The Israeli government stepped up its running battle with the Obama administration on Tuesday, saying it had proof that the United States had orchestrated a U.N. Security Council resolution condemning settlement activity.
“We have ironclad information that emanates from sources in the Arab world and that shows the Obama administration helped craft this resolution and pushed hard for its eventual passage,” David Keyes, a spokesman for Israeli Prime Minister Benjamin Netanyahu, told reporters. “We’re not just going to be a punching bag and go quietly into the night.”
State Department deputy spokesman Mark Toner denied that the administration had “precooked” the resolution. But the U.S. explanation did little to quell fears in Israel that another Security Council censure may be forthcoming, even though U.S. officials insisted that no more U.N. resolutions are expected.
Toner said the United States had abstained, allowing passage of the resolution, because it was “balanced” — it also condemns Palestinian incitement to violence and terrorism — and because there was growing concern that increased settlement activity was imperiling a two-state solution.
“This was a resolution that we could not in good conscience veto, because it condemns violence. It condemned incitement,” Toner said. “It reiterates what has long been the overwhelming consensus internationally [on settlements], and it calls for the parties to take constructive steps to advance a two-state solution on the ground. There was nothing in there that would prompt us to veto that kind of resolution.”
The Israeli allegation of U.S. collusion in the resolution appears to be linked to meetings Secretary of State John F. Kerry had in recent months with Palestinian and Egyptian diplomats and officials from resolution co-sponsor New Zealand, where Kerry stopped last month en route to Antarctica. State Department officials said no specific language was discussed.
“There is no truth to the notion that we discussed the text of any resolution or that we previewed any position we might take on a hypothetical resolution in those meetings,” said a senior State Department official, speaking on the condition of anonymity to comment on the private meetings.
Amid acrid bitterness in Israel over what is seen as the United States’ failure to protect Israel in not using its veto, Kerry is returning to Washington from vacation to give a speech Wednesday morning outlining his vision for resolving the conflict between the Israelis and Palestinians.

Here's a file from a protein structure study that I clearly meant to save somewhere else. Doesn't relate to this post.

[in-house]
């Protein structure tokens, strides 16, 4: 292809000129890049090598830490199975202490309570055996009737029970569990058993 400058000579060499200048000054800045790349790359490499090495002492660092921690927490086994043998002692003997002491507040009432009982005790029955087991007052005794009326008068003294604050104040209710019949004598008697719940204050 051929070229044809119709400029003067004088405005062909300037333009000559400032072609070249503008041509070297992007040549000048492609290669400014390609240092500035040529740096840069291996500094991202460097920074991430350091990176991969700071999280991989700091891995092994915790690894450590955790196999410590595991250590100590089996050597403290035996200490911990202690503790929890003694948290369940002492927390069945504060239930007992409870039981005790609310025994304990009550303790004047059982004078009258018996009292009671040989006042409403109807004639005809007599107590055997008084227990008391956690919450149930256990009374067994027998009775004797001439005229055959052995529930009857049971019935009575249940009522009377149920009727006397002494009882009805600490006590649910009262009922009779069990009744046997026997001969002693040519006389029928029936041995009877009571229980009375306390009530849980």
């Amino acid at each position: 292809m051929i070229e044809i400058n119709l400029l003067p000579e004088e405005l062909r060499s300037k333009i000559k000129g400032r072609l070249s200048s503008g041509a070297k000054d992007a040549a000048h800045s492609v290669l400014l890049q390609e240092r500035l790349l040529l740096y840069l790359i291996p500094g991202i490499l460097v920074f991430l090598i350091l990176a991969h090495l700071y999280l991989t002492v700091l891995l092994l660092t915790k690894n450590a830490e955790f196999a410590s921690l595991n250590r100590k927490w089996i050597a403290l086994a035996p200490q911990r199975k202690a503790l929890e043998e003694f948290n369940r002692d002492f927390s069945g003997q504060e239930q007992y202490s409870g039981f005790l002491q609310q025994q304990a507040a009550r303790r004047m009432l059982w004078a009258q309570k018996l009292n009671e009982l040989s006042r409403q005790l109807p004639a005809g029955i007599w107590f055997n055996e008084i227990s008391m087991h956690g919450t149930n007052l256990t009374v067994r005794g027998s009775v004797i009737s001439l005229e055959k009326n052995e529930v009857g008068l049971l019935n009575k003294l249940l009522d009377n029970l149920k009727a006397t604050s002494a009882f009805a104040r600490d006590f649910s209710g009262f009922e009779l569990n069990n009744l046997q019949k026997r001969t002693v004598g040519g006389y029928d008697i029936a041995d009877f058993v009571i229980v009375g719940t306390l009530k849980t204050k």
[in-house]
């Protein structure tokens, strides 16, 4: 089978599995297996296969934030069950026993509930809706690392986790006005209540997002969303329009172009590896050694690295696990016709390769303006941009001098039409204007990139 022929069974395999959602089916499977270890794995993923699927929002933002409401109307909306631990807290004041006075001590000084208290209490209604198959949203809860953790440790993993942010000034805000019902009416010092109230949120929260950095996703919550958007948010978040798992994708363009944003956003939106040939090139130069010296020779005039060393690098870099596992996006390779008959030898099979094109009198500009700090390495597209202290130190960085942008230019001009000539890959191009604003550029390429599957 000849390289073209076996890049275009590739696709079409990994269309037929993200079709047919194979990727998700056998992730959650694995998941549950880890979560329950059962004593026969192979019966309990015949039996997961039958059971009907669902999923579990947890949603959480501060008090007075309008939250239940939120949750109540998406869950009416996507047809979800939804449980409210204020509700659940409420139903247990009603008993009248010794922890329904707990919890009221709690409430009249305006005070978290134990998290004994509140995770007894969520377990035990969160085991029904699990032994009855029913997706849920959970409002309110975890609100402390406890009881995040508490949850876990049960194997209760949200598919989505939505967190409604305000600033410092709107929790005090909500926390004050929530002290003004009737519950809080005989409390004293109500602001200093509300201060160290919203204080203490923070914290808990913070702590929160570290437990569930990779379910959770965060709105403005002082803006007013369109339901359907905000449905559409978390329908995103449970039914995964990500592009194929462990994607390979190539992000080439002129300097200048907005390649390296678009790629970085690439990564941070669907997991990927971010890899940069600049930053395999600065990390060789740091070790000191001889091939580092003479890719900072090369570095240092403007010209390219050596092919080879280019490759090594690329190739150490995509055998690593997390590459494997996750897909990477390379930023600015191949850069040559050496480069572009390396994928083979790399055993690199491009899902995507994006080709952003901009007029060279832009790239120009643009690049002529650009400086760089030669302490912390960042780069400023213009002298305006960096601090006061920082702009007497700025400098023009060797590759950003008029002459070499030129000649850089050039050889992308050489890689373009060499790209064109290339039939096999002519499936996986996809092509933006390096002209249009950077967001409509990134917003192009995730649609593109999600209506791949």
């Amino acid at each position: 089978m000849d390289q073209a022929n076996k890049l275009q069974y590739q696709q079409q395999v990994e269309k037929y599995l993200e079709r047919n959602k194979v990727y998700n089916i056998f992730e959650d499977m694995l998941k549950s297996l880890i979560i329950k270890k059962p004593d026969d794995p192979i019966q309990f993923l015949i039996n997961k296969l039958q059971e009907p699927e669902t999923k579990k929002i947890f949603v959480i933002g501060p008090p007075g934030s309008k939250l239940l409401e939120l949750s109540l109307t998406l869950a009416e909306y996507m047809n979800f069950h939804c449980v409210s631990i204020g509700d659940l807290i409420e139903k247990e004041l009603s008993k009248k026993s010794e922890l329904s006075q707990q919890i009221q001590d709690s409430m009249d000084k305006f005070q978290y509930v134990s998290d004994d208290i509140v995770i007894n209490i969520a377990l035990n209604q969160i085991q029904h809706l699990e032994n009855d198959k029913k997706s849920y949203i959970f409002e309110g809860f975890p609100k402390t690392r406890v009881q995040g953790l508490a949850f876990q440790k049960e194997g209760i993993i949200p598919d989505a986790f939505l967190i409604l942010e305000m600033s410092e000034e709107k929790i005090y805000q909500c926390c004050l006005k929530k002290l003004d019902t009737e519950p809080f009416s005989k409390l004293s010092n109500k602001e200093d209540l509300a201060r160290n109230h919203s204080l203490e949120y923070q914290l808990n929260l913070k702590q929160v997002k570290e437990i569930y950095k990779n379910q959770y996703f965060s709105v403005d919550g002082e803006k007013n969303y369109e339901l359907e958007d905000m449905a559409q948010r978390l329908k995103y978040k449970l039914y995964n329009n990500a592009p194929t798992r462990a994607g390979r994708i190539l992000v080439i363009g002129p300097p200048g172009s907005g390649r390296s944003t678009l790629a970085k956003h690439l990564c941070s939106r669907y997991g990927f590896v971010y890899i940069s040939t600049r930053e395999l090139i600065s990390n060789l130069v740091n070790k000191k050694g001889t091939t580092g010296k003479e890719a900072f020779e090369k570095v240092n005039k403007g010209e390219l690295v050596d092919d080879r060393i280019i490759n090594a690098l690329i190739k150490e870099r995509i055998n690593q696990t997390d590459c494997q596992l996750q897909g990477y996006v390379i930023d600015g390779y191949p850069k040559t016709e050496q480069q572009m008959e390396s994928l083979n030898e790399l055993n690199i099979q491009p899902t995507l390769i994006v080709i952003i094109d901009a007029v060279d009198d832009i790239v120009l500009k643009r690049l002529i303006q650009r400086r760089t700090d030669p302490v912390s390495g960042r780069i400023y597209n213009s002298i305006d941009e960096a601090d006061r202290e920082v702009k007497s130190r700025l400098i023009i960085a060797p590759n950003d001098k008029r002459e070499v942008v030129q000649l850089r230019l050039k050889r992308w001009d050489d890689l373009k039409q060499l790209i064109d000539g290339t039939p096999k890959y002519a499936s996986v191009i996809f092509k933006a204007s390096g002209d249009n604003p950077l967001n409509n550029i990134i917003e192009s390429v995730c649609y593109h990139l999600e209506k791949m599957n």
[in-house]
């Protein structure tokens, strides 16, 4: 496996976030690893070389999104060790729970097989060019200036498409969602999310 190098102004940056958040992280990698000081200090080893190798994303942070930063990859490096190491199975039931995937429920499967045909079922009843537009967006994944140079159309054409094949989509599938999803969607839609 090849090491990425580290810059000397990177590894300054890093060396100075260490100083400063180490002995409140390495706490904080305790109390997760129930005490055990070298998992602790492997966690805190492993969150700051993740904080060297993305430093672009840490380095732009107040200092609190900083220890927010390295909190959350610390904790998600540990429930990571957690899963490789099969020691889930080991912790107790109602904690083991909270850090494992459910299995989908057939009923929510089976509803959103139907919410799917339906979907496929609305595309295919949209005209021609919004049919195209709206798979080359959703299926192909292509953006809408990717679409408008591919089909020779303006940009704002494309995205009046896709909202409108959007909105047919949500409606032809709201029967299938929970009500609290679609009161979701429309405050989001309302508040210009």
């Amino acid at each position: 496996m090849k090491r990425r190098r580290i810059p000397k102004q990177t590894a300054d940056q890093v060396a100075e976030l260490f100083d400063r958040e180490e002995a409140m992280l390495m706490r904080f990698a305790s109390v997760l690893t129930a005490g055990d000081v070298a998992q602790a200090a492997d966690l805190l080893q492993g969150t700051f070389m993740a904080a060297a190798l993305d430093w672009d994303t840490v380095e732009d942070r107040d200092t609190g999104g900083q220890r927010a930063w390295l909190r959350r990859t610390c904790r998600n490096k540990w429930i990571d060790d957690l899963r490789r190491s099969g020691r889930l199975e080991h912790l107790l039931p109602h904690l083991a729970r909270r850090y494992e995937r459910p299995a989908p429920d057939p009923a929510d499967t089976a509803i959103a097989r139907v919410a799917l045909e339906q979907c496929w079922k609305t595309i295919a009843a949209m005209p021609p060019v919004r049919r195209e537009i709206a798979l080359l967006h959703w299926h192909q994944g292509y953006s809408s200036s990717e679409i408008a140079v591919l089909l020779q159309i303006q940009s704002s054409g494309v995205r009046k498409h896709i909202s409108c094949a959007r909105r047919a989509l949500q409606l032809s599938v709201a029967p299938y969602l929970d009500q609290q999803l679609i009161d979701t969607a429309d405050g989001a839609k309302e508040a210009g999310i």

There will be an end-to-an-era undertone to his remarks. With less than a month left before President Obama leaves office, President-elect Donald Trump has vowed that the U.S.-Israel relationship will be markedly different.
But there appeared to be little chance that the Israeli government would heed the “wake-up call” Toner said he hoped the U.N. resolution would sound for Israel and curtail settlement activity.
Israeli officials pressed ahead, preparing to approve construction permits Wednesday to build 600 new homes in East Jerusalem, which came under Israeli control after the 1967 war. Since Friday’s vote, Netanyahu has summoned diplomats from countries that voted for the resolution and recalled Israel’s ambassadors in New Zealand and Senegal, two of the four countries that sponsored the resolution. Some right-wing members of Netanyahu’s coalition have called on him to ramp up settlement construction and have said Israel should annex parts of the West Bank.
Meanwhile, new details started to emerge about the behind-the-scenes diplomatic scramble that preceded the resolution — approved by a vote of 14 to 0 — declaring that Israel’s settlements in the West Bank and East Jerusalem have “no legal validity” and are a “flagrant violation under international law.” It calls the settlements an obstacle to achieving a two-state solution and peace with the Palestinians.
A diplomat from a Security Council nation, speaking on the condition of anonymity, largely backed up the Obama administration’s account that it played no role in bringing the resolution to a vote. It had been discussed among Security Council members for months, but the U.S. position was well known.
The United States never told anyone how it would vote, not even in a consultation room where the 15 members of the Security Council gathered before they filed in to vote, according to the diplomat. The U.S. officials in attendance said they were still in “consultations” over the resolution, the diplomat said.
In Israel, the newspaper Haaretz reported that Britain, not the United States, appears to have been the driving force behind the resolution after Egypt, which had initially sponsored the resolution, withdrew. It described Netanyahu being sharp and caustic in a phone call to New Zealand’s foreign minister, Murray McCully, calling the resolution “a declaration of war.” Haaretz said that Netanyahu vowed to recall Israel’s ambassador to New Zealand but that McCully rebuffed the threat.
The report said that after Egypt backed down, Palestinian and Arab Persian Gulf diplomats urged the four co-sponsoring nations to move on with the resolution anyway. The message was driven home by Britain, which had worked directly with the Palestinians on drafting the language.
A last-minute glitch came up when Russia’s ambassador to the United Nations, Vitaly Churkin, proposed postponing the vote until after Christmas, according to an interview the deputy Russian ambassador to Israel gave on Israel Army Radio. This reportedly followed a phone call between Netanyahu and Russian President Vladimir Putin. The other Security Council ambassadors refused to wait, however.
Eglash reported from Jerusalem.